So why the schizophrenia? Two poems from late in the book may provide the answer. The first, “John the Baptist in the Desert” (combining earlier devices), concludes:
He no longer needs to give shape to the words
his cousin will wish upon the world.

His hands have the strength his voice had.
He clenches and unclenches them. Now that he knows

he will live, John no longer cares if he dies.
He is ready to leave the desert.

Maybe this has been Doyle's plan all along--neither to cooperate nor to impede, but to step aside and let truth go about its own business. In “In the Bronx,” the genius reappears as hyperbole: “they rehashed his moves / in that day's Yankees game from more angles / than Einstein ever figured on his blackboard.” Is it that simple? Is the angle-tally this book's central concern? The poem's last lines elaborate: “like turning / your back on yourself for a while, / so you wouldn't feel used up by yourself.” Clunky as the phrasing is, it aptly describes all the moments in Einstein Considers a Sand Dune when Doyle opts to wink at the reader, at the poem, and at himself as poet.

We know the winking is a conscious choice, however, because, halfway through Einstein, Doyle faces the abyss hinted at in so many other poems. “The Cancerous Cell” is a robust treatment of disease as an allegorical figure: “It can't put the book down. It reads / faster and faster. It will read / through the night until the story / is finished.” Doyle's vigorous imagination stretches to full effect, fingering dozens of images which he sets in place with a precision and care magnified by urgency. Here he brings us to the intersection of mortality and eternity:
We can invent the intimacy of a biopsy
and pinpoint the precise moment
when the microscopic world of cells
opened like a gorge and we swayed
on its edge, growing dizzy, staring down
and down. In this case, 2:16 P.M.,
Tuesday, February 23rd, 1999.

Sunday, January 09, 2005

NEW! Karyna McGlynn poem

Karyna McGlynn


Here come the girls in their strawberry coats,
up our building’s walk
with their thin boys and black bangs.
It’s 2:30 am on a Friday and they return
precisely now, and now
they see me watching from my fish-tank room.
They are swimming toward me through their freckles,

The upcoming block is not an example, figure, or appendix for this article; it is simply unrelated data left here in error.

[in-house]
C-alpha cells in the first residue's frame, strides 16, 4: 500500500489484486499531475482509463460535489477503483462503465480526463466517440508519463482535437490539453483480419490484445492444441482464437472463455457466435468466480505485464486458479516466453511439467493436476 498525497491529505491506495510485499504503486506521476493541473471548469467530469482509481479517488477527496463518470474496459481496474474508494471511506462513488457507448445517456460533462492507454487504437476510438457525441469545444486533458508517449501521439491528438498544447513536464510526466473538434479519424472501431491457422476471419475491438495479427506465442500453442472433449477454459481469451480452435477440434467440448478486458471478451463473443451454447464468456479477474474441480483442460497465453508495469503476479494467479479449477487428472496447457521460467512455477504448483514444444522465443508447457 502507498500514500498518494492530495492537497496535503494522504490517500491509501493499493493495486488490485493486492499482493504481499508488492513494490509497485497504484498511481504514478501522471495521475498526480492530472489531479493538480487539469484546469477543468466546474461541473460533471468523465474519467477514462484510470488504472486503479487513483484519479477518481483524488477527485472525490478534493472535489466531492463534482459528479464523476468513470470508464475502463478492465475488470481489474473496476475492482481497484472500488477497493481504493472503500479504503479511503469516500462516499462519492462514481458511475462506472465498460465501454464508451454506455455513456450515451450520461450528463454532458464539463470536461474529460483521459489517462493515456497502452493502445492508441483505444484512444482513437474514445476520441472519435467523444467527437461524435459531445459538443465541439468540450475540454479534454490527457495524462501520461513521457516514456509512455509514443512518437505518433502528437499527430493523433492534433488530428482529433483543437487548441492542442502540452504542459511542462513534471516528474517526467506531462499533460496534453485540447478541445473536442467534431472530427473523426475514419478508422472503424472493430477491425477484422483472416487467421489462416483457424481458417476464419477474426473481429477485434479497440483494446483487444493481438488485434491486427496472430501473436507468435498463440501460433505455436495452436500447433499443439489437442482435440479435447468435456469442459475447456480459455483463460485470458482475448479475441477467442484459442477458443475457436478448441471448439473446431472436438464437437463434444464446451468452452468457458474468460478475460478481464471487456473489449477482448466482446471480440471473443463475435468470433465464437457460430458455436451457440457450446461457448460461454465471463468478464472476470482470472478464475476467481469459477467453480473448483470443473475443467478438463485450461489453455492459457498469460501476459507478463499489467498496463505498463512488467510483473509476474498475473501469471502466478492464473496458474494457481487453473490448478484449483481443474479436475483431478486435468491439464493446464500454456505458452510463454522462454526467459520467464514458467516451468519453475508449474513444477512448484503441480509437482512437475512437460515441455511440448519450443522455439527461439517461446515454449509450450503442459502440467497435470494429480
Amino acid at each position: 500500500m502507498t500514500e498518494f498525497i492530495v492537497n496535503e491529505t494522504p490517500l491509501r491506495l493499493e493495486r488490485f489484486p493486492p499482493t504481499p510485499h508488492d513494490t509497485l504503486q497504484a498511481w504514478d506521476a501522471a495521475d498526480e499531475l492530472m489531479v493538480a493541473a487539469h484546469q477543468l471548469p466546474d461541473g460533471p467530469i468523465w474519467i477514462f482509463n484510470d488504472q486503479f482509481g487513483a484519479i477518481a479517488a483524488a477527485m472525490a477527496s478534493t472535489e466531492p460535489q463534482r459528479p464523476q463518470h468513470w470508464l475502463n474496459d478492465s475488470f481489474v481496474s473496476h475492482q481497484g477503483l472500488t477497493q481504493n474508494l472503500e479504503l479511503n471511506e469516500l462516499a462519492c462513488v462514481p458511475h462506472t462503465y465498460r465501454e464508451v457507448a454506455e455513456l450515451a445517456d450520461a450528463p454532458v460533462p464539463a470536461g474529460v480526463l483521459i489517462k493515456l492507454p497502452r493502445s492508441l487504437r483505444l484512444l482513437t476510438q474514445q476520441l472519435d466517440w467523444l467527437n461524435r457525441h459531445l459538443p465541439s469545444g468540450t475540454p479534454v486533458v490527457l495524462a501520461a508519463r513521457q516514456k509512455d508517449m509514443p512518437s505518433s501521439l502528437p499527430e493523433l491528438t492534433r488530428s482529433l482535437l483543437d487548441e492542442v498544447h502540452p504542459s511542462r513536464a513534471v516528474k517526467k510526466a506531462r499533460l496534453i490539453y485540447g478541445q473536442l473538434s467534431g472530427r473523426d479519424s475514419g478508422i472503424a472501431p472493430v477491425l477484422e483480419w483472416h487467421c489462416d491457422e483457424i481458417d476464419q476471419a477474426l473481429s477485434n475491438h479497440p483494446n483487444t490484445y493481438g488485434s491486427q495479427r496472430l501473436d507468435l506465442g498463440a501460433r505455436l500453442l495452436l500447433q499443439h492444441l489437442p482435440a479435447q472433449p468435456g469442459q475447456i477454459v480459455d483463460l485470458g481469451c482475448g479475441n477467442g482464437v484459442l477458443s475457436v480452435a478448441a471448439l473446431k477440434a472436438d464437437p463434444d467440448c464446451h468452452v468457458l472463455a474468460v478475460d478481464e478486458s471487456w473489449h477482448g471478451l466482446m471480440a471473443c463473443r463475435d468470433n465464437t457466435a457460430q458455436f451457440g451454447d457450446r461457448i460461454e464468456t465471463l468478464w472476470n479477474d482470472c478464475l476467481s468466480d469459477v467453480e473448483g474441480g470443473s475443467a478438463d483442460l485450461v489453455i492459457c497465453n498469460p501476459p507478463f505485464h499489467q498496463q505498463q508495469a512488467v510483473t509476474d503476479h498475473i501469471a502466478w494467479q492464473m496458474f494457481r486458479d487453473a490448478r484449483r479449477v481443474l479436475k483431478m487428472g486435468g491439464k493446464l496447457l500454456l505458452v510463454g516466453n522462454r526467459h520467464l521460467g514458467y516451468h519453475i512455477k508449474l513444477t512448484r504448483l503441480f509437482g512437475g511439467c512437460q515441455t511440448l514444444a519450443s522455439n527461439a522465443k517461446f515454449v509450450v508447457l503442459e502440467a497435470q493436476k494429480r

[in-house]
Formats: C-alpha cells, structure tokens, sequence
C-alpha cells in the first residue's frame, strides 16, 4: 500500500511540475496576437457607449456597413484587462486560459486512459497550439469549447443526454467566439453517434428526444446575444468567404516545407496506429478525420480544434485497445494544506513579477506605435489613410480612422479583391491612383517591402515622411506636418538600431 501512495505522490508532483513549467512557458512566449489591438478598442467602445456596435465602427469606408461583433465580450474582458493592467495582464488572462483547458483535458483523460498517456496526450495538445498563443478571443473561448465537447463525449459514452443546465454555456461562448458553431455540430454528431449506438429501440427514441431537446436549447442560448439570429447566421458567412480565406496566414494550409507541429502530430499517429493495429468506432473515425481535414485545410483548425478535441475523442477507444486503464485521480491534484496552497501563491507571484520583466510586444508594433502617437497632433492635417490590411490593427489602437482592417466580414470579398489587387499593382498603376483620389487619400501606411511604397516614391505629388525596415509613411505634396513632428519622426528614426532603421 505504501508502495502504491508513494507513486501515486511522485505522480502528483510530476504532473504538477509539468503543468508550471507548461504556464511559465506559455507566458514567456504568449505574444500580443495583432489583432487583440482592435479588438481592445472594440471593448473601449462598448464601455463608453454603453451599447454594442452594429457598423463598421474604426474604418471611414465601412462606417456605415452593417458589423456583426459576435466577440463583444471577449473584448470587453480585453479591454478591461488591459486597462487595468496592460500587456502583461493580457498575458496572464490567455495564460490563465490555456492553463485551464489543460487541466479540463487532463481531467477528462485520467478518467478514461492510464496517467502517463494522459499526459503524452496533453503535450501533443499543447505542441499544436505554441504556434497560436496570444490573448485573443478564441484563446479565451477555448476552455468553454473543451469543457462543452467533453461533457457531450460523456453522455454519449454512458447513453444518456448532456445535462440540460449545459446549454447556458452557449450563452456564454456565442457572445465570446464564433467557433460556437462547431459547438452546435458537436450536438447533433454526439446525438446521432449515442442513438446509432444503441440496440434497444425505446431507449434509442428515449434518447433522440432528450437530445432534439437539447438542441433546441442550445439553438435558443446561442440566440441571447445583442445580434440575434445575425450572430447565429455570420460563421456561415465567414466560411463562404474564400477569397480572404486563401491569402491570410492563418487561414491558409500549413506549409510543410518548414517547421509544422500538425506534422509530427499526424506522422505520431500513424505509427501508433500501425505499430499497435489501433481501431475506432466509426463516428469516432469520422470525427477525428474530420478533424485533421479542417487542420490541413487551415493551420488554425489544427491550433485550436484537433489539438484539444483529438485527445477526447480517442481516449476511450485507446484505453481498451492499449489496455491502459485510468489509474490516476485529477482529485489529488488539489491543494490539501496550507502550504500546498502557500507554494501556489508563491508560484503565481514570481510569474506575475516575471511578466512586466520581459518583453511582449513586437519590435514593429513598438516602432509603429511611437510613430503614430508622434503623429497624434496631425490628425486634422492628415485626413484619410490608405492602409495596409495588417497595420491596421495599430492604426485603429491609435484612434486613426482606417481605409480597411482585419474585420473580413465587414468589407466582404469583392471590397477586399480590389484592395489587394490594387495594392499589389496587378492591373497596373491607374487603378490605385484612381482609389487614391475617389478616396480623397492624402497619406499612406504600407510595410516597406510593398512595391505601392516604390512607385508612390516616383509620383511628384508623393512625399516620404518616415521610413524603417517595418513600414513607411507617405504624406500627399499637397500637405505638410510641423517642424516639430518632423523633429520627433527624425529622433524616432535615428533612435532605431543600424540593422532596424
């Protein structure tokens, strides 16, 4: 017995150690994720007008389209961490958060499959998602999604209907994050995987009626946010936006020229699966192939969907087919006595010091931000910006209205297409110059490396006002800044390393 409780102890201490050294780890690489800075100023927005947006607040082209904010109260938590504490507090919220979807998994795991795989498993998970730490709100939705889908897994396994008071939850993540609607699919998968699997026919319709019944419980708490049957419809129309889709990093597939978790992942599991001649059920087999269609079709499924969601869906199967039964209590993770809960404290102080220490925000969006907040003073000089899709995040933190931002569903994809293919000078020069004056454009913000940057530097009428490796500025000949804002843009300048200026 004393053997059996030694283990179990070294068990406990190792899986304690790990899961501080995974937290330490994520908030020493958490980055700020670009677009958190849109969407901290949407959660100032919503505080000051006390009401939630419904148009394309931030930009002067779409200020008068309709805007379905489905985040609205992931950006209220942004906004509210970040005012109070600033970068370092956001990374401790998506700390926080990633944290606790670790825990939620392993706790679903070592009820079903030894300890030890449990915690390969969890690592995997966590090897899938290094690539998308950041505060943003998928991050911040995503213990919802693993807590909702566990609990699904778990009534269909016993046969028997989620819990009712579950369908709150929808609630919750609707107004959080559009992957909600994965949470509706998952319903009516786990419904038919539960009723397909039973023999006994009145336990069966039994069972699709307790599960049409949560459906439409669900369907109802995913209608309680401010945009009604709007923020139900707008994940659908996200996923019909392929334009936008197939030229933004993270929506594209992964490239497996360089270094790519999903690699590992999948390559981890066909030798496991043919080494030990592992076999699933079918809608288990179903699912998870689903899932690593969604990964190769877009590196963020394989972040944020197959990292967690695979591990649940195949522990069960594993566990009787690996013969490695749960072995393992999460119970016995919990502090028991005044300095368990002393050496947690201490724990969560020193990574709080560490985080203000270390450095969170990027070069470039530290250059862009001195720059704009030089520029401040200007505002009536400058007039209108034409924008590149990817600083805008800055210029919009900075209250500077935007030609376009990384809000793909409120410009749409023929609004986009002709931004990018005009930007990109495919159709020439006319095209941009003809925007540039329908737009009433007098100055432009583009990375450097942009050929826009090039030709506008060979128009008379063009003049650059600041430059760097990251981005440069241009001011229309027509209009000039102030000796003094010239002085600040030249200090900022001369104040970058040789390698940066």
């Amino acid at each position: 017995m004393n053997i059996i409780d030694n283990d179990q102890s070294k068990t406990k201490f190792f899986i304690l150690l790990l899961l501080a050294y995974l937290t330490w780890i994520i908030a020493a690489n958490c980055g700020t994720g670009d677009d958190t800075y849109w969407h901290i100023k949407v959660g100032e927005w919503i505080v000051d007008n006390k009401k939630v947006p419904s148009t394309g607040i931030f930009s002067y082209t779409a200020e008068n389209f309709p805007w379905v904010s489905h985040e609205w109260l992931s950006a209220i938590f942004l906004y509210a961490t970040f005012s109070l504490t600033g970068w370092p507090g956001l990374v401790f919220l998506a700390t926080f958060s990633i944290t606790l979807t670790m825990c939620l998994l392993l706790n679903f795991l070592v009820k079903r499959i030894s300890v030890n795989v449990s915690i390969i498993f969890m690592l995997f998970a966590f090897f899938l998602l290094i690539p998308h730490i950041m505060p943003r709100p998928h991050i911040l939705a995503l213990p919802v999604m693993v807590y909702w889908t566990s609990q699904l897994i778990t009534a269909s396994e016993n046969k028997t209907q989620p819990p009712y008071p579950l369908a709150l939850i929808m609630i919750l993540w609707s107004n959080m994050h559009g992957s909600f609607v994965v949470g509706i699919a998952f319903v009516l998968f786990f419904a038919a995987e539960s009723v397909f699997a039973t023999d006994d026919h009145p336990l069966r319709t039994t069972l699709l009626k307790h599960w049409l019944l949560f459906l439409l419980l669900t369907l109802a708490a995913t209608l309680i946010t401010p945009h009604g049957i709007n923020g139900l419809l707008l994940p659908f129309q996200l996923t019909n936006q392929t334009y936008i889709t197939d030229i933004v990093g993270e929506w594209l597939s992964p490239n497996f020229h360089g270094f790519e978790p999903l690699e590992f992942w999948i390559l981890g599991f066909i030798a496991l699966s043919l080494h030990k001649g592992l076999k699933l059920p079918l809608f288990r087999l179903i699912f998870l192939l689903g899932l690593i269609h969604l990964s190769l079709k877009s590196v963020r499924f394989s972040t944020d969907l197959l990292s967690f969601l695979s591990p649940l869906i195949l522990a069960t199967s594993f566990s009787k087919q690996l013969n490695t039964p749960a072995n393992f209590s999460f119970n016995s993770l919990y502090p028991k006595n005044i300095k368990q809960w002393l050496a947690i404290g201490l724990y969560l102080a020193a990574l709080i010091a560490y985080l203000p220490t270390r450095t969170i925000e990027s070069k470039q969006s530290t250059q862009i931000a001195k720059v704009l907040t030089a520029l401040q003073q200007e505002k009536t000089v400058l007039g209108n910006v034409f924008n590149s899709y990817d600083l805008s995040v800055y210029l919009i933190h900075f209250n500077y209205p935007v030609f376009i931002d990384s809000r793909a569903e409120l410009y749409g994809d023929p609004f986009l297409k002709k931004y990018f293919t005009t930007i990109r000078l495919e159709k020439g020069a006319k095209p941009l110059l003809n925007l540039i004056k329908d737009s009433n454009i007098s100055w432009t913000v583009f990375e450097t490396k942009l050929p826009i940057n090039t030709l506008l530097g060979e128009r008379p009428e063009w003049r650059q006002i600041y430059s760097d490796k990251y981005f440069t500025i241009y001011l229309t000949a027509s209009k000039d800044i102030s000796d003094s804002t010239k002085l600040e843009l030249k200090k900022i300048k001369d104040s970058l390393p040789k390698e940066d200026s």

through their knitting.

Tonight the season starts to chill.
From my desk, I blow and their hair turns gold,
turns red, falls in piles on the drive.
They are artists without paints or pens or instruments.
They all own birds.

Here come the strawberry-coated girls!
They are smoking on the stoop because they have to:
it’s in their contracts. They’re Catholic,
or something like it.
Their words are purple rosary beads,
they visit each station in turn,
tap each holy head with a thumb and begin again.
They never say too much.

Smoke eddies at the windows of my fish-tank.
I remember I am Southern, other--
and despise my messy mouth: bragging and gushing,
smearing and smashing all my meaning together.
I light my fish-tank from within,
write on the front glass, where the girls go by.
I am no mystery.

There, my juvenalia sits in the corner like a naked doll,
with my old name and made-up lovers, there
where anyone might see and know the worst of me.

There! They are coming--
the girls with red coats and black bangs and birds,
who live deep down in our building
in rooms without windows or doors,
with their clocks and thin boys who worry and count.

Off come their red coats.
They are snuffing their smokes on the stairs,
pouring their silent bodies back
into our building’s gut.
They hide what’s wrong and wear what’s right.

I hear them lock-up, light-tight
and sweep their crumbs.
I smell their papers burning in the kitchen sink.

Tuesday, January 04, 2005

NEW! Michael Robins poems

Michael Robins

Three Poems


For the hours in which a silhouette is cast,
the evening’s kept awake by another form.

Now it’s now again, the snow bears a pattern
for the shapes who nearly meet in the snow.

Once a covered slope was manner for taking,
a profile for each rise in the conversation.

The streets under light are empty time again
for linen, tables & chairs of a festive spread.

Once, I built a frame, hoarded convention
to counter the sound a hungry circle makes.

The evening becomes a figure, lovers sleep
in a fold of white sheets & the appetite grows.


Because we live in comparison, right or left,
sunny side up, I’m torn belief by the whole,
the moon & star together in a red full tone.
The yellow cranes divide the sky, one world
from the next while an iron frame takes shape,
fashions a skyline, the breeze along its path.
It’s nice outside, nicer yet a steam that climbs
ruptured, a funnel scattered above the street.
What could be more enchanting: the chimney,
wisp that skims a valley in the break of day?
A man, a woman, twisting links under cover
or is the house on fire, a lantern by the draft
& now a window sand, ash divorced in ash?
Embers or glaciers, the desert or via city map,
one may gather or unravel the forms around.
If, later, you find the time to unearth a source,
reap the slow uncoupling. You may dissolve
a frost along the line that stays its silver tone,
the childhood that arrives much later in life.


We were awoken by the flood, drops of night
inside the larvae when something’s overturned
our log. Blind is collective memory, inch to inch
where those have gone for sugar in a kitchen.
We have so many legs. They begin at the knee,
extend the air as if for an empty glass of water
in the darkness of a room. The workers gnaw
within the circles between our jaws, their world
a narrow stair cut tall & back without a railing.
Larvae or pupae what’s the difference? They’re
ours, white at birth, they’ll fight until they die.
A wind thwarts the grass, footpaths that tumble
like the branch end to end toward other yards,
other towns. Underground, we pile mounds
to protect our queen, our mother sealed inside
her chamber. We carry twenty times our weight.